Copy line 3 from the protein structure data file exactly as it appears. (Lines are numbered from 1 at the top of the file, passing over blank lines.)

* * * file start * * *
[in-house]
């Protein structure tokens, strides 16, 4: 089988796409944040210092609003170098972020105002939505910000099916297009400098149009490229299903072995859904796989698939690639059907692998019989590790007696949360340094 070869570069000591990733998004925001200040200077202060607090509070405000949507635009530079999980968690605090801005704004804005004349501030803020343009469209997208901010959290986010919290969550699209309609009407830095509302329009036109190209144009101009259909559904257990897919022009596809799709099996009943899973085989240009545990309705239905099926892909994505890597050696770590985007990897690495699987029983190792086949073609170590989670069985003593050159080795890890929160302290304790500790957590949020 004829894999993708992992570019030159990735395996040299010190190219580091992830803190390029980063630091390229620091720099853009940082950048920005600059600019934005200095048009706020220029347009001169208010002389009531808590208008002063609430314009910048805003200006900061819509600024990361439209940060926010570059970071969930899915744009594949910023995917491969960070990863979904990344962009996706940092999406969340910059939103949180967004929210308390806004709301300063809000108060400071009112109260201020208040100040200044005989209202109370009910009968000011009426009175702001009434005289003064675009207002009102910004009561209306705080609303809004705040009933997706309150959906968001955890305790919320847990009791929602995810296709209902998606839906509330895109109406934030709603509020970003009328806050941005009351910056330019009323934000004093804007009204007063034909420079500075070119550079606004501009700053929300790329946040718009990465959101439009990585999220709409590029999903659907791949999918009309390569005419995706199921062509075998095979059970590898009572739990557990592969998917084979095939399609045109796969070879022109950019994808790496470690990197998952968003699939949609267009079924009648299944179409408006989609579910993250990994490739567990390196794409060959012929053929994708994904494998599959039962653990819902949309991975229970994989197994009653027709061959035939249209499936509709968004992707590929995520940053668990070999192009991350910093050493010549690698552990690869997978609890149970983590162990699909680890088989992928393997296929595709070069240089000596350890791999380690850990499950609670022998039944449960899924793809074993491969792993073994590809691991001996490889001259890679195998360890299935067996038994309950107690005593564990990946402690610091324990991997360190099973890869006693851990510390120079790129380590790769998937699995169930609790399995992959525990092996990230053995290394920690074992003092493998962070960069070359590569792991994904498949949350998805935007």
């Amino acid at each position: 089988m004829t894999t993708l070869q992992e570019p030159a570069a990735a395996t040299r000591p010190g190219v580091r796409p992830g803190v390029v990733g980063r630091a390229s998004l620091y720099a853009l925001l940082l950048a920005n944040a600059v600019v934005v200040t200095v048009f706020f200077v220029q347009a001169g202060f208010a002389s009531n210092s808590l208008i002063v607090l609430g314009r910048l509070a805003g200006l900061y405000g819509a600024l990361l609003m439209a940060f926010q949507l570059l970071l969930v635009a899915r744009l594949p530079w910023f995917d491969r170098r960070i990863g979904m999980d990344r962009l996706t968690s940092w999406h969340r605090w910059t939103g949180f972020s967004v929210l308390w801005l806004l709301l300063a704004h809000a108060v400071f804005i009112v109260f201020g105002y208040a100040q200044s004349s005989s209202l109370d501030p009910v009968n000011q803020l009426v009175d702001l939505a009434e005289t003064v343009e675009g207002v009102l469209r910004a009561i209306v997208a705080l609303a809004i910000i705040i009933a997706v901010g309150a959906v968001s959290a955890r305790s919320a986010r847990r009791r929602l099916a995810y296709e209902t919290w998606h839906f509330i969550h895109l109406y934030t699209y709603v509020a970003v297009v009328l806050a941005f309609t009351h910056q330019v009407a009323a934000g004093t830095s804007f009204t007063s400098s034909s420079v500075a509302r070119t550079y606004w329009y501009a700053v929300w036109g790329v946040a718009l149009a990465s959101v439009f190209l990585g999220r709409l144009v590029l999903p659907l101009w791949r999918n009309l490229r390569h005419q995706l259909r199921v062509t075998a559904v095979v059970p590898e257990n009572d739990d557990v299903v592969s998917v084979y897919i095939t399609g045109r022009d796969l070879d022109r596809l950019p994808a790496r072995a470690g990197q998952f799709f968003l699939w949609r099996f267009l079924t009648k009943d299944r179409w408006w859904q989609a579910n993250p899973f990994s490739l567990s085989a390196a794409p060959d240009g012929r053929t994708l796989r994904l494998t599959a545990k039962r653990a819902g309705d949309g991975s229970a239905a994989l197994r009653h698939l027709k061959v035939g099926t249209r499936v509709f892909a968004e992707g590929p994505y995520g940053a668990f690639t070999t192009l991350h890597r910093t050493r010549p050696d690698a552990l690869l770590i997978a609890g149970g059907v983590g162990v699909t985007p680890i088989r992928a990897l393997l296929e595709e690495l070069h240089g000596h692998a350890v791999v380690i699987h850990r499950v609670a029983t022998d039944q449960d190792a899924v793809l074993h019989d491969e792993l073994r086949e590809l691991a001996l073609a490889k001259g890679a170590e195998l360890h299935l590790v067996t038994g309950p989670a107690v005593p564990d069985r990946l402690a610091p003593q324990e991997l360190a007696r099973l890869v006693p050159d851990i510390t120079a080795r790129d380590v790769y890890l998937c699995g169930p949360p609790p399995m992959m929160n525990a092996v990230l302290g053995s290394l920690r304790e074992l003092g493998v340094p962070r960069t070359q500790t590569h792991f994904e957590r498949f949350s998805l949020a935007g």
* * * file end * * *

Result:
């Amino acid at each position: 089988m004829t894999t993708l070869q992992e570019p030159a570069a990735a395996t040299r000591p010190g190219v580091r796409p992830g803190v390029v990733g980063r630091a390229s998004l620091y720099a853009l925001l940082l950048a920005n944040a600059v600019v934005v200040t200095v048009f706020f200077v220029q347009a001169g202060f208010a002389s009531n210092s808590l208008i002063v607090l609430g314009r910048l509070a805003g200006l900061y405000g819509a600024l990361l609003m439209a940060f926010q949507l570059l970071l969930v635009a899915r744009l594949p530079w910023f995917d491969r170098r960070i990863g979904m999980d990344r962009l996706t968690s940092w999406h969340r605090w910059t939103g949180f972020s967004v929210l308390w801005l806004l709301l300063a704004h809000a108060v400071f804005i009112v109260f201020g105002y208040a100040q200044s004349s005989s209202l109370d501030p009910v009968n000011q803020l009426v009175d702001l939505a009434e005289t003064v343009e675009g207002v009102l469209r910004a009561i209306v997208a705080l609303a809004i910000i705040i009933a997706v901010g309150a959906v968001s959290a955890r305790s919320a986010r847990r009791r929602l099916a995810y296709e209902t919290w998606h839906f509330i969550h895109l109406y934030t699209y709603v509020a970003v297009v009328l806050a941005f309609t009351h910056q330019v009407a009323a934000g004093t830095s804007f009204t007063s400098s034909s420079v500075a509302r070119t550079y606004w329009y501009a700053v929300w036109g790329v946040a718009l149009a990465s959101v439009f190209l990585g999220r709409l144009v590029l999903p659907l101009w791949r999918n009309l490229r390569h005419q995706l259909r199921v062509t075998a559904v095979v059970p590898e257990n009572d739990d557990v299903v592969s998917v084979y897919i095939t399609g045109r022009d796969l070879d022109r596809l950019p994808a790496r072995a470690g990197q998952f799709f968003l699939w949609r099996f267009l079924t009648k009943d299944r179409w408006w859904q989609a579910n993250p899973f990994s490739l567990s085989a390196a794409p060959d240009g012929r053929t994708l796989r994904l494998t599959a545990k039962r653990a819902g309705d949309g991975s229970a239905a994989l197994r009653h698939l027709k061959v035939g099926t249209r499936v509709f892909a968004e992707g590929p994505y995520g940053a668990f690639t070999t192009l991350h890597r910093t050493r010549p050696d690698a552990l690869l770590i997978a609890g149970g059907v983590g162990v699909t985007p680890i088989r992928a990897l393997l296929e595709e690495l070069h240089g000596h692998a350890v791999v380690i699987h850990r499950v609670a029983t022998d039944q449960d190792a899924v793809l074993h019989d491969e792993l073994r086949e590809l691991a001996l073609a490889k001259g890679a170590e195998l360890h299935l590790v067996t038994g309950p989670a107690v005593p564990d069985r990946l402690a610091p003593q324990e991997l360190a007696r099973l890869v006693p050159d851990i510390t120079a080795r790129d380590v790769y890890l998937c699995g169930p949360p609790p399995m992959m929160n525990a092996v990230l302290g053995s290394l920690r304790e074992l003092g493998v340094p962070r960069t070359q500790t590569h792991f994904e957590r498949f949350s998805l949020a935007g």